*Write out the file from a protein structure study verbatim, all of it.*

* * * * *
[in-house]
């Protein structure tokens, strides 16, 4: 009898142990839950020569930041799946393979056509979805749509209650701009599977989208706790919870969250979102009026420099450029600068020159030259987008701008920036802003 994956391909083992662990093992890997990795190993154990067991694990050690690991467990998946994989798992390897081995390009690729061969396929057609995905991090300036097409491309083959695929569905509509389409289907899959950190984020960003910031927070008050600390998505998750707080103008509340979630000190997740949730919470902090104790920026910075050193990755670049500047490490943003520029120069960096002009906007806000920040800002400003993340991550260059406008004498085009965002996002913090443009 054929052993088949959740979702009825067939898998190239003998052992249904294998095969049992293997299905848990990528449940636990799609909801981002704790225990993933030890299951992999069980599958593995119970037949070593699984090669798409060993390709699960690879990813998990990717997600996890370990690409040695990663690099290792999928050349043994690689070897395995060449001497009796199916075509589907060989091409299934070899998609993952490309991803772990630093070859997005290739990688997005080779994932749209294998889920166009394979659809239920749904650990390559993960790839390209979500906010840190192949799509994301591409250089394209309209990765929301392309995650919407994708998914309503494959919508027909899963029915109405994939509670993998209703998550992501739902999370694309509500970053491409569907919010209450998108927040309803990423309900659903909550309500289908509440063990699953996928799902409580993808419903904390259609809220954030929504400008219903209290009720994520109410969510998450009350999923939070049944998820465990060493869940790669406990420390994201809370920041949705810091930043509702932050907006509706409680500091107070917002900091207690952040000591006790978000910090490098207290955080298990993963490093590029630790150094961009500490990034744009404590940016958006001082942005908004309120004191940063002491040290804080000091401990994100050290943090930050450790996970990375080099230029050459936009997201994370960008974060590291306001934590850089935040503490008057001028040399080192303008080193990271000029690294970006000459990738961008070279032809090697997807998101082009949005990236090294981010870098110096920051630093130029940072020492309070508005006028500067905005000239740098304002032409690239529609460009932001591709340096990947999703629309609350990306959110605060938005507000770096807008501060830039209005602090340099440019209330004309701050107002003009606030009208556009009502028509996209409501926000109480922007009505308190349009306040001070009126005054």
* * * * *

[in-house]
């Protein structure tokens, strides 16, 4: 009898142990839950020569930041799946393979056509979805749509209650701009599977989208706790919870969250979102009026420099450029600068020159030259987008701008920036802003 994956391909083992662990093992890997990795190993154990067991694990050690690991467990998946994989798992390897081995390009690729061969396929057609995905991090300036097409491309083959695929569905509509389409289907899959950190984020960003910031927070008050600390998505998750707080103008509340979630000190997740949730919470902090104790920026910075050193990755670049500047490490943003520029120069960096002009906007806000920040800002400003993340991550260059406008004498085009965002996002913090443009 054929052993088949959740979702009825067939898998190239003998052992249904294998095969049992293997299905848990990528449940636990799609909801981002704790225990993933030890299951992999069980599958593995119970037949070593699984090669798409060993390709699960690879990813998990990717997600996890370990690409040695990663690099290792999928050349043994690689070897395995060449001497009796199916075509589907060989091409299934070899998609993952490309991803772990630093070859997005290739990688997005080779994932749209294998889920166009394979659809239920749904650990390559993960790839390209979500906010840190192949799509994301591409250089394209309209990765929301392309995650919407994708998914309503494959919508027909899963029915109405994939509670993998209703998550992501739902999370694309509500970053491409569907919010209450998108927040309803990423309900659903909550309500289908509440063990699953996928799902409580993808419903904390259609809220954030929504400008219903209290009720994520109410969510998450009350999923939070049944998820465990060493869940790669406990420390994201809370920041949705810091930043509702932050907006509706409680500091107070917002900091207690952040000591006790978000910090490098207290955080298990993963490093590029630790150094961009500490990034744009404590940016958006001082942005908004309120004191940063002491040290804080000091401990994100050290943090930050450790996970990375080099230029050459936009997201994370960008974060590291306001934590850089935040503490008057001028040399080192303008080193990271000029690294970006000459990738961008070279032809090697997807998101082009949005990236090294981010870098110096920051630093130029940072020492309070508005006028500067905005000239740098304002032409690239529609460009932001591709340096990947999703629309609350990306959110605060938005507000770096807008501060830039209005602090340099440019209330004309701050107002003009606030009208556009009502028509996209409501926000109480922007009505308190349009306040001070009126005054």